Camen Design

c share + remix


Transliteration is when you replace individual characters in a piece of text with alternative characters, commonly used on the web to replace accented characters ẚèìòù with their ASCII equivilents aeiou to use as filenames or URLs.

This is my take on the subject that uses different levels of fallback to gaurantee a result whatever your environment: It transliterates better than any example snippet you have seen out there as will be explained in the code and afterwards.

~ PHP ~> //safeTransliterate v3, copyright (cc-by 3.0) Kroc Camen //generate a safe (a-z0-9_) string, for use as filenames or URLs, from an arbitrary string function safeTransliterate ($text) //if available, this function uses PHP5.4′s transliterate, which is capable of converting arabic, hebrew, greek, //chinese, japanese and more into ASCII! however, we use our manual (and crude) fallback first instead because //we will take the liberty of transliterating some things into more readable ASCII-friendly forms, //e.g. “100℃” > “100degc” instead of “100oc”

/* manual transliteration list: -------------------------------------------------------------------------------------------------------------- */ /* this list is supposed to be practical, not comprehensive, representing: 1. the most common accents and special letters that get typed, and 2. the most practical transliterations for readability;

given that I know nothing of other languages, I will need your assistance to improve this list, mail with help and suggestions.

this data was produced with the help of: */ static $translit = array ( ‘a’ => ‘/ÀÁÂẦẤẪẨÃĀĂẰẮẴȦẲǠẢÅÅǺǍȀȂẠẬẶḀĄẚàáâầấẫẩãāăằắẵẳȧǡảåǻǎȁȃạậặḁą/u’, ‘b’ => ‘/ḂḄḆḃḅḇ/u’, ‘c’ => ‘/ÇĆĈĊČḈçćĉċčḉ/u’, ‘d’ => ‘/ÐĎḊḌḎḐḒďḋḍḏḑḓð/u’, ‘e’ => ‘/ÈËĒĔĖĘĚȄȆȨḔḖḘḚḜẸẺẼẾỀỂỄỆèëēĕėęěȅȇȩḕḗḙḛḝẹẻẽếềểễệ/u’, ‘f’ => ‘/Ḟḟ/u’, ‘g’ => ‘/ĜĞĠĢǦǴḠĝğġģǧǵḡ/u’, ‘h’ => ‘/ĤȞḢḤḦḨḪĥȟḣḥḧḩḫẖ/u’, ‘i’ => ‘/ÌÏĨĪĬĮİǏȈȊḬḮỈỊiìïĩīĭįǐȉȋḭḯỉị/u’, ‘j’ => ‘/Ĵĵǰ/u’, ‘k’ => ‘/ĶǨḰḲḴKķǩḱḳḵ/u’, ‘l’ => ‘/ĹĻĽĿḶḸḺḼĺļľŀḷḹḻḽ/u’, ‘m’ => ‘/ḾṀṂḿṁṃ/u’, ‘n’ => ‘/ÑŃŅŇǸṄṆṈṊñńņňǹṅṇṉṋ/u’, ‘o’ => ‘/ÒÖŌŎŐƠǑǪǬȌȎȪȬȮȰṌṎṐṒỌỎỐỒỔỖỘỚỜỞỠỢØǾòöōŏőơǒǫǭȍȏȫȭȯȱṍṏṑṓọỏốồổỗộớờởỡợøǿ/u’, ‘p’ => ‘/ṔṖṕṗ/u’, ‘r’ => ‘/ŔŖŘȐȒṘṚṜṞŕŗřȑȓṙṛṝṟ/u’, ‘s’ => ‘/ŚŜŞŠȘṠṢṤṦṨſśŝşšșṡṣṥṧṩ/u’, ‘ss’ => ‘/ß/u’, ‘t’ => ‘/ŢŤȚṪṬṮṰţťțṫṭṯṱẗ/u’, ‘th’ => ‘/Þþ/u’, ‘u’ => ‘/ÙŨŪŬŮŰŲƯǓȔȖṲṴṶṸṺỤỦỨỪỬỮỰùũūŭůűųưǔȕȗṳṵṷṹṻụủứừửữựµ/u’, ‘v’ => ‘/ṼṾṽṿ/u’, ‘w’ => ‘/ŴẀẂẄẆẈŵẁẃẅẇẉẘ/u’, ‘x’ => ‘/ẊẌẋẍ×/u’, ‘y’ => ‘/ÝŶŸȲẎỲỴỶỸýÿŷȳẏẙỳỵỷỹ/u’, ‘z’ => ‘/ŹŻŽẐẒẔźżžẑẓẕ/u’, //combined letters and ligatures: ‘ae’ => ‘/ÄǞÆǼǢäǟæǽǣ/u’, ‘oe’ => ‘/Œœ/u’, ‘dz’ => ‘/DŽDžDZDzdždz/u’, ‘ff’ => ‘//u’, ‘fi’ => ‘/ffifi/u’, ‘ffl’ => ‘/fflfl/u’, ‘ij’ => ‘/IJij/u’, ‘lj’ => ‘/LJLjlj/u’, ‘nj’ => ‘/NJNjnj/u’, ‘st’ => ‘/ſtst/u’, ‘ue’ => ‘/ÜǕǗǙǛüǖǘǚǜ/u’, //currencies: ‘eur’ => ‘//u’, ‘cents’ => ‘/¢/u’, ‘lira’ => ‘//u’, ‘dollars’ => ‘/$/u’, ‘won’ => ‘//u’, ‘rs’ => ‘//u’, ‘yen’ => ‘/¥/u’, ‘pounds’ => ‘/£/u’, ‘pts’ => ‘//u’, //misc: ‘degc’ => ‘//u’, ‘degf’ => ‘//u’, ‘no’ => ‘//u’, ‘tm’ => ‘//u’ ); //do the manual transliteration first $text = preg_replace (array_values ($translit), array_keys ($translit), $text);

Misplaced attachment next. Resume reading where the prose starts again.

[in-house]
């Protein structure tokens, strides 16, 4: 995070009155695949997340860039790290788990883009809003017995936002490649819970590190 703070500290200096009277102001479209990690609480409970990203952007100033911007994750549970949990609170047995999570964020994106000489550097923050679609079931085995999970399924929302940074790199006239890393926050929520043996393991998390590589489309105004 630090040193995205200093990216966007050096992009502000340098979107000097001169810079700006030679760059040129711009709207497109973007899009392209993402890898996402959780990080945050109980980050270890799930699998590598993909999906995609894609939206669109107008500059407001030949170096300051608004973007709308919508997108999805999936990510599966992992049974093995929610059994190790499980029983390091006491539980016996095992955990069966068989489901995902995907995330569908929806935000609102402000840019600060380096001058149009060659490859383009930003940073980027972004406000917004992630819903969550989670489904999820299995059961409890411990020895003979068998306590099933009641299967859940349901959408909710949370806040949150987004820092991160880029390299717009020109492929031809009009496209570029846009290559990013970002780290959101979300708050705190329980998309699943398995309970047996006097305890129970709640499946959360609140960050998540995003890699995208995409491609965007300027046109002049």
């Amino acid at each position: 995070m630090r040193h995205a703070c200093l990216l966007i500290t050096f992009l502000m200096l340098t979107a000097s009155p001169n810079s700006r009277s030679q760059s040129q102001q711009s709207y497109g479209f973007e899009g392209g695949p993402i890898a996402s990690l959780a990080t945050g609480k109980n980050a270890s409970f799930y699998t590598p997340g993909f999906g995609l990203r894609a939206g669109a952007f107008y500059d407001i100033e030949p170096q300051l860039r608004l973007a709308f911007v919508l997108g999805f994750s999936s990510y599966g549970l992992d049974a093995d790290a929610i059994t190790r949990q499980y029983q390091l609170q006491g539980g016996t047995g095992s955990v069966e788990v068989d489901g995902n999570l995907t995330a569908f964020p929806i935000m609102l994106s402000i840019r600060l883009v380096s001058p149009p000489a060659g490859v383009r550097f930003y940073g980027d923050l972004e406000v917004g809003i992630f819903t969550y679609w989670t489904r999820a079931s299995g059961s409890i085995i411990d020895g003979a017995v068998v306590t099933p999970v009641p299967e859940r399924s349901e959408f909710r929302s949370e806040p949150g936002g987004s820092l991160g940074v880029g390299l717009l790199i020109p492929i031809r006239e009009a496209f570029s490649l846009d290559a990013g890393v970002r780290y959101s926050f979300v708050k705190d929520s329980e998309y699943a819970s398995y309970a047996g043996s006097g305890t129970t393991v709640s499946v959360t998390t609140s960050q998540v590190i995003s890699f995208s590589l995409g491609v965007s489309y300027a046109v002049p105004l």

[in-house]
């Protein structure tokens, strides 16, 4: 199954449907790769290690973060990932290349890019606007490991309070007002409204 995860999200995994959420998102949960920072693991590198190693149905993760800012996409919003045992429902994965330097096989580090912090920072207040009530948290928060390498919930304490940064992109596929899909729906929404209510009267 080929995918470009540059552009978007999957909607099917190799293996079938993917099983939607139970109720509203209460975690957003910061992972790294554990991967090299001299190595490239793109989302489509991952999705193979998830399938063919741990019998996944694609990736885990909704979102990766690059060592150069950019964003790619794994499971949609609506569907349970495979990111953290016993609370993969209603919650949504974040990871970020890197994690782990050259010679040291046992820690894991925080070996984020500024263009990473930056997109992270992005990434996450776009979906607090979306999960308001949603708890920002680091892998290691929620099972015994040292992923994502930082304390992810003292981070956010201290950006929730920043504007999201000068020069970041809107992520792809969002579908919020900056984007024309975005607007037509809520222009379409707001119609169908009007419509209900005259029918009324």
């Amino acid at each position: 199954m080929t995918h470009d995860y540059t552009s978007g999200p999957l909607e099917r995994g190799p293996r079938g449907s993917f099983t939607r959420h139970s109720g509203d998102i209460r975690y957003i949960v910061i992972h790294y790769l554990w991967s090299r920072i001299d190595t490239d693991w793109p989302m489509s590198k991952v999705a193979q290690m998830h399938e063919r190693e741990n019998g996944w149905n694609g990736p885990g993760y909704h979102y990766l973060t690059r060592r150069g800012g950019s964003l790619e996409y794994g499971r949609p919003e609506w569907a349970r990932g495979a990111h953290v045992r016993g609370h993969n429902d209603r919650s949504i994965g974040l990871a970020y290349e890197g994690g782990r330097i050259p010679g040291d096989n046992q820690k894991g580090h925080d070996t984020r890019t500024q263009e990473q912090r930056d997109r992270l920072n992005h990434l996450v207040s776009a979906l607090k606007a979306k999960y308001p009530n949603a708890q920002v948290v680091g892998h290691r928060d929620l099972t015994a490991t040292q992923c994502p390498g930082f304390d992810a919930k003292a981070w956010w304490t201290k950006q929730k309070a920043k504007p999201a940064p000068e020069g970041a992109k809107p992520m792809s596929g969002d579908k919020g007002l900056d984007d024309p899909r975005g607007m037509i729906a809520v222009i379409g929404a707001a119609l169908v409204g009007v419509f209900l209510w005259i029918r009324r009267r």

//flatten the text down to just a-z0-9 and dash, with underscores instead of spaces $text = preg_replace ( //remove punctuation //replace non a-z //deduplicate //trim underscores from start & end array (‘/\p{P/u’, ‘/a-z0-9-/i’, ‘/2,/’, ‘/|$/’), array (‘’, ‘’, ‘’, ‘’),